Spotting the Leopard Frog

The discovery of a new species is always a big deal, especially when it’s been living right under the noses of over 8 million residents of New York City and the surrounding counties. A new species of leopard frog, still unnamed,  was first identified by Jeremy A. Fienberg of Rutgers University in 2009 on Staten Island, and DNA tests confirmed his discovery in 2012.

The deceptively similar northern leopard frog (Rana pipiens), by M. Schlesinger
The deceptively similar northern leopard frog (Rana pipiens), by M. Schlesinger

It’s no mystery how this mystery frog escaped our notice for so long. There are over a dozen leopard frog species that range between Canada and Central America, and until Fienberg recognized their distinctly different vocalizations, all the leopard frogs of NY were presumed to be either northern leopard frogs (Rana pipiens), or southern leopard frogs (R. sphenocephala).

New York State Parks is collaborating with the NY Natural Heritage Program on a regional study aimed at defining the range of the newly described species in comparison to the northern and southern leopard frog. The study’s objectives are to define the distribution, habitat use, and conservation status of the three species from Rhode Island through Virginia by matching calling surveys with follow-up surveys to catch, photograph, and get tissue samples from frogs. In New York, efforts are focusing on the Hudson Valley and Long Island, where State Parks contain some large wetlands that may be suitable as leopard frog habitat.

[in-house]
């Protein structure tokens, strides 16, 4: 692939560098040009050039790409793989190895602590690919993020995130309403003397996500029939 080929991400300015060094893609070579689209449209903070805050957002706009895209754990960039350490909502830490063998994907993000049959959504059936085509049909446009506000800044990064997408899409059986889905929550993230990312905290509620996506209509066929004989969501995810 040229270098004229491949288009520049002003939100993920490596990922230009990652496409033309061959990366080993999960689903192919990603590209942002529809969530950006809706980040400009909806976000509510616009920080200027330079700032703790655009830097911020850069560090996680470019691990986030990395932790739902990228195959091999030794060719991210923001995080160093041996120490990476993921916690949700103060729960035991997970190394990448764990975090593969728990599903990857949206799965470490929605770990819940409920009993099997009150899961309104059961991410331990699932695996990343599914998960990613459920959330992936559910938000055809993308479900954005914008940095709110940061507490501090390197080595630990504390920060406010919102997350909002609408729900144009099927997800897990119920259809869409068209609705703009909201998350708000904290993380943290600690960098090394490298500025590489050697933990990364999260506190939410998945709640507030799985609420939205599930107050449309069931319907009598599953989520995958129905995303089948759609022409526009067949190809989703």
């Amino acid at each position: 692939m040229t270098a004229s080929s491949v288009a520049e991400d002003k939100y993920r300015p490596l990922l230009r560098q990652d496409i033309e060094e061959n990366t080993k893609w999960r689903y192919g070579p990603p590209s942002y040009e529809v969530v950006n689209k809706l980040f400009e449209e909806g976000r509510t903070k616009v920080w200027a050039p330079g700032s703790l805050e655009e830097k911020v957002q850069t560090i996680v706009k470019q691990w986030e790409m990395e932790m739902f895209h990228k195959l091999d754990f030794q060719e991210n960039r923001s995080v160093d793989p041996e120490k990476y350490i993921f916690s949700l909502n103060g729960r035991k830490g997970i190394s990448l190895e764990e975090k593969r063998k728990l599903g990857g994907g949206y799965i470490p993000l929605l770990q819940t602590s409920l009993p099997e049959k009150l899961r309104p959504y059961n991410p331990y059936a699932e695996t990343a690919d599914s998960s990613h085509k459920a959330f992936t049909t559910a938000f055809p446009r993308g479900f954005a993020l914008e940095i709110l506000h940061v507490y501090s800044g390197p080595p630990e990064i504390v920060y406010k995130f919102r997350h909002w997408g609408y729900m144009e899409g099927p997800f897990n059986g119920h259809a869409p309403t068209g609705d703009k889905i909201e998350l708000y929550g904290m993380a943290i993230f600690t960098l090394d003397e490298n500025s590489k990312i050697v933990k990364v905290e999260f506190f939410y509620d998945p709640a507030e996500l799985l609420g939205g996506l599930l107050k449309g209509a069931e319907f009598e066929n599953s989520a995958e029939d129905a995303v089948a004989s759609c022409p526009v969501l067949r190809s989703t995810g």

As part of this project, Natural Heritage biologists Kelly Perkins, Rich Ring, and Matt Schlesinger, and Parks biologist Jesse Jaycox, conducted surveys and habitat assessments for leopard frogs at wetlands in state parks. These surveys were conducted at Goose Pond Mountain, Tallman Mountain, Franklin D. Roosevelt, and Taconic State Parks. Despite spending long evenings in the parks at night, when frogs are most active, no leopard frogs were found. However, these wetlands are home to many other types of frogs, including Green Frogs (R. clamitans), spring peepers (Pseudacris crucifer), wood frogs (R. sylvatica), and pickerel frogs (R. Palustris).

For now, this new species remains a cryptic member of New York’s natural wildlife. Hopefully, we’ll get to know it better in the future.

Swamp_South_of_Purgatory_Road_Aug08_2
A swamp in Orange County where the new species makes its home. By M. Schlesinger

The featured image is the unnamed species of leopard frog, by Matt Schlesinger. Post by Matt Schlesinger and Paris Harper.

Update: The newly discovered leopard frog species has been named the Atlantic coast leopard frog, Rana kauffeldi.

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